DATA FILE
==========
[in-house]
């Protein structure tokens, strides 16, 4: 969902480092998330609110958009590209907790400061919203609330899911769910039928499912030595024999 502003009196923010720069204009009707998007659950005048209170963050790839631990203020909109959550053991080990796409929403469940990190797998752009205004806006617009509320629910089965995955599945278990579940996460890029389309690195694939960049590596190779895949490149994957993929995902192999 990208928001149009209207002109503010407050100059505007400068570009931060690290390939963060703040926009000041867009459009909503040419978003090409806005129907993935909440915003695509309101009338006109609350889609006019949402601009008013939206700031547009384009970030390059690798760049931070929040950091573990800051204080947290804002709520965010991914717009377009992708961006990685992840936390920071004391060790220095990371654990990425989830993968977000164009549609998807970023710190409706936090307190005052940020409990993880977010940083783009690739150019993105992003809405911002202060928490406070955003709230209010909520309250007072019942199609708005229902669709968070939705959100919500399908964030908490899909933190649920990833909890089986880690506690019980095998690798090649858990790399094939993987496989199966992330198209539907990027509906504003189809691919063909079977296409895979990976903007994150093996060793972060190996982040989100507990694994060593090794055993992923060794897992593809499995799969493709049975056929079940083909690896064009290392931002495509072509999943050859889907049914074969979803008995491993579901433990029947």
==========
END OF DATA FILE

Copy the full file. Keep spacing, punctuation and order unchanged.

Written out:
[in-house]
């Protein structure tokens, strides 16, 4: 969902480092998330609110958009590209907790400061919203609330899911769910039928499912030595024999 502003009196923010720069204009009707998007659950005048209170963050790839631990203020909109959550053991080990796409929403469940990190797998752009205004806006617009509320629910089965995955599945278990579940996460890029389309690195694939960049590596190779895949490149994957993929995902192999 990208928001149009209207002109503010407050100059505007400068570009931060690290390939963060703040926009000041867009459009909503040419978003090409806005129907993935909440915003695509309101009338006109609350889609006019949402601009008013939206700031547009384009970030390059690798760049931070929040950091573990800051204080947290804002709520965010991914717009377009992708961006990685992840936390920071004391060790220095990371654990990425989830993968977000164009549609998807970023710190409706936090307190005052940020409990993880977010940083783009690739150019993105992003809405911002202060928490406070955003709230209010909520309250007072019942199609708005229902669709968070939705959100919500399908964030908490899909933190649920990833909890089986880690506690019980095998690798090649858990790399094939993987496989199966992330198209539907990027509906504003189809691919063909079977296409895979990976903007994150093996060793972060190996982040989100507990694994060593090794055993992923060794897992593809499995799969493709049975056929079940083909690896064009290392931002495509072509999943050859889907049914074969979803008995491993579901433990029947």